Malzkuhn's project was among the 20 chosen from more than 20,000 applicants.
Out of more than 20,000 applicants from 191 countries, 20 dedicated civic leaders form the current group of the inaugural Obama Foundation Fellowship, including artist, activist and interactive storyteller Melissa Malzkuhn (MFA 2015 Visual Narrative). Juggling roles from app-maker to creative director to digital strategist, Malzkuhn was selected for the fellowship for what the Obama Foundation described as "trailblazing work that has focused on providing digital tools to give Deaf children equal access to language, literacy, and expression."
Malzkuhn herself is third-generation Deaf and works on initiatives that utilize the power of technology to overcome systemic barriers around sign language learning and literacy. Across her many platforms and projects, Malzkuhn seeks to make known the large gaps that still remain in sign language content for early learners. When Deaf children are less exposed to sign language during critical periods of development, literacy can become a challenge. "92% of Deaf children are born to hearing families," she explained. "This means language acquisition is not given. Families need support and community to learn sign language and build a language-rich environment for their child."
To help combat the lack of equal access, in 2009 Malzkuhn founded Gallaudet University, a Washington, DC-based institution of higher learning dedicated to serving the Deaf and hard of hearing. There, she leads the development of research-based products, which have included bilingual storybook apps designed for early language acquisition for Deaf children and motion-capture projects that build signing avatars. As founder and co-producer at Ink & Salt, a Deaf-owned creative production company, she developed The ASL App and consults on ASL and Deaf culture awareness.n interdisciplinary, experimental space, Motion Light Lab uses creative literature and digital technology techniques to create immersive learning experiences at
"The work I am doing is massive and requires community involvement," Malzkuhn said of her efforts and her decision to pursue the fellowship. "I wanted to get more people on board, and more awareness out there on how we think about literacy and access to sign language for Deaf children. I hit a glass ceiling that needs to break."
And so she applied for some help. The Obama Foundation Fellowship is a two-year, nonresidential fellowship designed to support and further elevate the work of community-oriented organizers, inventors, artists, entrepreneurs and educators committed to making positive, equitable change. It provides hands-on training, resources, and leadership to help its fellows scale the impact of their work. Throughout their tenure, fellows attend four multiday gatherings for connection and collaboration, build their global community and network of colleagues and receive personalized planning and professional coaching and mentoring. "I'm truly excited about the access to resources as part of the fellowship, but the best part is that I've made 19 new lifelong friends. I am beyond grateful to know them, and their incredible work," Malzkuhn said following the first gathering of fellows, held in Chicago in May. Meeting the Obamas was a plus, too. "Their kindness, intelligence, eloquence, and how they wholeheartedly believe in what we are building together—a global approach to creating community-based change—restored my hope in our country, and for the world," Malzkuhn said. At the gathering President Barack Obama described her work as "revolutionizing how we think about inclusion for Deaf Americans."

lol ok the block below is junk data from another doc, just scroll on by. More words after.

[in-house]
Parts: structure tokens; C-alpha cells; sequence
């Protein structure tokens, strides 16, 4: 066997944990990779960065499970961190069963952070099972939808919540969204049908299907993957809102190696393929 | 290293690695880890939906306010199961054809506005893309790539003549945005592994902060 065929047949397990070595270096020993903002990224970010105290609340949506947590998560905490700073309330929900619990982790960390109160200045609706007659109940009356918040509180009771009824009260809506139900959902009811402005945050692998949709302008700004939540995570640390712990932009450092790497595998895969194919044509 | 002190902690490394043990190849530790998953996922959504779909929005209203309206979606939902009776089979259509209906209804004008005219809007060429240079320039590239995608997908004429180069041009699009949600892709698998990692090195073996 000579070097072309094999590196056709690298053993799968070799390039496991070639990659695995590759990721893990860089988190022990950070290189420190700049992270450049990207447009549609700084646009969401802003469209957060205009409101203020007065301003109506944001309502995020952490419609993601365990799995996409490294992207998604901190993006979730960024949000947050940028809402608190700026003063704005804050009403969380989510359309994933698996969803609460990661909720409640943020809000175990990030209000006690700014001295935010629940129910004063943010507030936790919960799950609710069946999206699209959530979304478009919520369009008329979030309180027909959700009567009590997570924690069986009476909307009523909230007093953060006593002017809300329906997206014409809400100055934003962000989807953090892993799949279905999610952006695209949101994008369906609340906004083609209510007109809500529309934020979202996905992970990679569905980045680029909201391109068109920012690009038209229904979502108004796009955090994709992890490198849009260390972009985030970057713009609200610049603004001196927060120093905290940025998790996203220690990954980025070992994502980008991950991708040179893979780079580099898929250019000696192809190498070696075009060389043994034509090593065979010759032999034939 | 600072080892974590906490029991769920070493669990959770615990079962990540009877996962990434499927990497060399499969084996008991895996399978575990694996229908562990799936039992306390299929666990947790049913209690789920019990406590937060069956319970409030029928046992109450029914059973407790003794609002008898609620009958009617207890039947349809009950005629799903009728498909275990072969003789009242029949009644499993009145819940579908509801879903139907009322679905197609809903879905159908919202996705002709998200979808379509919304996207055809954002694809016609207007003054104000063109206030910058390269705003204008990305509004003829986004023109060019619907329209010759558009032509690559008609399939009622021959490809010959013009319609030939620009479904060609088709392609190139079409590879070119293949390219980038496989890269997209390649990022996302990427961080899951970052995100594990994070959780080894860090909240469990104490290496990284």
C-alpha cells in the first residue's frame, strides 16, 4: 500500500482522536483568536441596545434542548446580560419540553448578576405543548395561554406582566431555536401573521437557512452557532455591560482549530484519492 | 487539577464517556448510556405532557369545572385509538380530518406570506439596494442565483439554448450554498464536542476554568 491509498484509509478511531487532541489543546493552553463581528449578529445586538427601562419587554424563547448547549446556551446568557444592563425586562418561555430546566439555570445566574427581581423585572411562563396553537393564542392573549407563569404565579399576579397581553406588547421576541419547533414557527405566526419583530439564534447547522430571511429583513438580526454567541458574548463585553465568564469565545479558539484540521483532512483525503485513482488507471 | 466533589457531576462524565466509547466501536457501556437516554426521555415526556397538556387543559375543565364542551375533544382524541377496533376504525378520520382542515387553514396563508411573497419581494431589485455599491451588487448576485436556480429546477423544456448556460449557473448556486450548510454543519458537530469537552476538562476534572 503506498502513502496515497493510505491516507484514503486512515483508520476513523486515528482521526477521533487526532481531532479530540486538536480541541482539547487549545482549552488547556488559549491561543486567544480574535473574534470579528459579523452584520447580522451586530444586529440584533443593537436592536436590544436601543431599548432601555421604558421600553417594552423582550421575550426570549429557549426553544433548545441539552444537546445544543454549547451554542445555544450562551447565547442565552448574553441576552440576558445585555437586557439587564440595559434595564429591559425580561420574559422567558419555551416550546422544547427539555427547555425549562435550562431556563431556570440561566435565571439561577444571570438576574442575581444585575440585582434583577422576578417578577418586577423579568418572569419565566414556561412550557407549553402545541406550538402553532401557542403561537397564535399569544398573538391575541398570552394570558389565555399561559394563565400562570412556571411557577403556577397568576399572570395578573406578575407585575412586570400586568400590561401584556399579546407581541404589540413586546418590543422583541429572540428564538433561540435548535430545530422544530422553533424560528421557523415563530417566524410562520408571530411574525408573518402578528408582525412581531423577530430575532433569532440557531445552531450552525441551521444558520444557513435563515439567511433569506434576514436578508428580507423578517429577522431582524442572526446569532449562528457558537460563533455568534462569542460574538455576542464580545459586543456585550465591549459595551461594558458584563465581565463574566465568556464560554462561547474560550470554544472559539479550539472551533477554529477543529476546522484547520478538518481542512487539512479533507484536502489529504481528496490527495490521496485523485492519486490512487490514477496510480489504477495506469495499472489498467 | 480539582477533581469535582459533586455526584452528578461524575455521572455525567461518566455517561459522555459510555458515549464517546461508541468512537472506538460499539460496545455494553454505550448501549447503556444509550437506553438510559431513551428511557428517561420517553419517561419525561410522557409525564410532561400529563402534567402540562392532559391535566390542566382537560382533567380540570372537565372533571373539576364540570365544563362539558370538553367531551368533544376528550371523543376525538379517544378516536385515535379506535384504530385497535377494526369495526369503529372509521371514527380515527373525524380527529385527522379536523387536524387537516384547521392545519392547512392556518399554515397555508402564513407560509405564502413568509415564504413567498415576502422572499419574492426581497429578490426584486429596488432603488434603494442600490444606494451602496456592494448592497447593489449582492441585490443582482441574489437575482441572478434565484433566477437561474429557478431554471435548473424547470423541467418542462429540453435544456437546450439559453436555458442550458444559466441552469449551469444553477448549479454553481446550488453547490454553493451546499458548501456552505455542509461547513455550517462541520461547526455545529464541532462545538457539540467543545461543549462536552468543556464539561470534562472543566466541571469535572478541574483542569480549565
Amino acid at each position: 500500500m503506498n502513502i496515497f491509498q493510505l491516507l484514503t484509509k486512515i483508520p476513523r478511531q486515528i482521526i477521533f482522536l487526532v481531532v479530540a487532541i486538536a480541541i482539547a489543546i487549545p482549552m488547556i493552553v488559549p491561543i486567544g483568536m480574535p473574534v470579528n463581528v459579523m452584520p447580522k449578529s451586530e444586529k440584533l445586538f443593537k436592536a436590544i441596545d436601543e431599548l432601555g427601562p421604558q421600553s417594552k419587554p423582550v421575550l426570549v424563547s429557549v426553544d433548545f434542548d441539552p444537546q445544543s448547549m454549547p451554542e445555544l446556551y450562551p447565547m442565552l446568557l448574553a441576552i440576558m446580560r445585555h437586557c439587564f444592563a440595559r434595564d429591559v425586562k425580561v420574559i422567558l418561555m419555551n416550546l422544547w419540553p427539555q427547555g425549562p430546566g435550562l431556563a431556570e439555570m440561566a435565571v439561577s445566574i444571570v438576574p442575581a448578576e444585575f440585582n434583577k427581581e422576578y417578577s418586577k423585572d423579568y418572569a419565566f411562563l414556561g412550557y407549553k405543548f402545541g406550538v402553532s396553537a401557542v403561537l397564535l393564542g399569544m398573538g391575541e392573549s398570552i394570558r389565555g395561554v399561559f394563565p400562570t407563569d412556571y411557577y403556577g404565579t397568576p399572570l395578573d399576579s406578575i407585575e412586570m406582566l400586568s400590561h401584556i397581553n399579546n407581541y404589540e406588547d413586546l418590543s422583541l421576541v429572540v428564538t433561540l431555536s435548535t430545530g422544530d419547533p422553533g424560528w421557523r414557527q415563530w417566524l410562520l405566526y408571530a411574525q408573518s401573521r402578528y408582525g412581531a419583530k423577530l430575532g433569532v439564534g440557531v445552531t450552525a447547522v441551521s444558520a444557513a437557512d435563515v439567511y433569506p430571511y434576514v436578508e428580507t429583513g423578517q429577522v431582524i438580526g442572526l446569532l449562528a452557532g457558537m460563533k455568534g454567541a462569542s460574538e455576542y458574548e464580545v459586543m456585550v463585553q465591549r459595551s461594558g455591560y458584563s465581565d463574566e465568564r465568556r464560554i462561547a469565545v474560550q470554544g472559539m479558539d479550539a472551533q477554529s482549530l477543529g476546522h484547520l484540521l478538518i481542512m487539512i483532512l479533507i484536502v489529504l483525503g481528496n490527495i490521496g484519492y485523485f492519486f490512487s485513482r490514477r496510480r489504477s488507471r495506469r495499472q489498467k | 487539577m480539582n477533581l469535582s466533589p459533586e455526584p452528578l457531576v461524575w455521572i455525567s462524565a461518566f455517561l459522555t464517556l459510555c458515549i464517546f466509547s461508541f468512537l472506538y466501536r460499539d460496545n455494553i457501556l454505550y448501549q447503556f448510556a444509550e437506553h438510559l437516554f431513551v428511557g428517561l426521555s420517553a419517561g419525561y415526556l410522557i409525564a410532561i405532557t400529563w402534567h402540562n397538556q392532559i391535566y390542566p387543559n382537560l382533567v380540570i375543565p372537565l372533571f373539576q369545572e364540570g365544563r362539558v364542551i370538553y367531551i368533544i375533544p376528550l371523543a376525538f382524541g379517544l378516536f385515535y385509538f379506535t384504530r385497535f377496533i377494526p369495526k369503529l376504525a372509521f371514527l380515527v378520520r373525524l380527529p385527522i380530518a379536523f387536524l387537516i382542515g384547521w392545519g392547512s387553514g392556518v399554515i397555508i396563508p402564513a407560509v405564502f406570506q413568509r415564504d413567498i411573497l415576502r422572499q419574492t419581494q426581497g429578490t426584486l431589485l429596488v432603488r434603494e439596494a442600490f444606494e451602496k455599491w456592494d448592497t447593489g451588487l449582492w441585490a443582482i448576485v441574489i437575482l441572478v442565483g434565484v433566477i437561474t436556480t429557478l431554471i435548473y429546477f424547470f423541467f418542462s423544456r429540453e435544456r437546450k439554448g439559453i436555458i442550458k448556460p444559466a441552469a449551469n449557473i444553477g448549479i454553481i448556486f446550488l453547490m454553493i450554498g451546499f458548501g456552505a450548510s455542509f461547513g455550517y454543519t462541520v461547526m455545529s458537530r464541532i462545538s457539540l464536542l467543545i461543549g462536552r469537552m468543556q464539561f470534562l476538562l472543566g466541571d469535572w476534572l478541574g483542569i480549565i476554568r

While at SVA, Malzkuhn expanded her language and literacy repertoire, creating an interactive narrative-based game for her MFA thesis that explored visual representations of voice and pushed the boundaries of interactive storytelling. "As a Deaf person who uses sign language, my work has explored our relationship to language and how it structures our understanding of the world," she says. "I'm always seeking ways to bring narratives, visually, into new forms for our collective experience, [and so] when I discovered the MFA Visual Narrative program it was simply 'coming home' for me." This summer, Malzkuhn will launch a storybook app, Buck and Bull, based on work developed during her MFA and created out of the program's digital short story course (see more in the Instagram video below).
As evinced by her fellowship announcement, Malzkuhn's art and activism remain fully intertwined. The power of visual narrative, whether in storybook, app or video form (and often some combination of all three), has changed Malzkuhn's vision of advocacy over the years. She has come to realize it doesn't always look like the protest marching and sign-wielding variety, even if that's how we often picture it.
"To create tools, this gives anyone a chance to create and advocate in their way ... empower[ing] anyone to create the change they want," she said, pointing to her ever-improving bilingual storybook platform, which allows anyone, in any country, to develop stories in their national sign language and their written language. "Advocacy always seems daunting, but if we think in terms of community strengthening through celebration, recognition, building of resources, and simply by being together—this is civic engagement. This is where the magic of 'change' occurs."
Read more about Malzkuhn's fellowship here.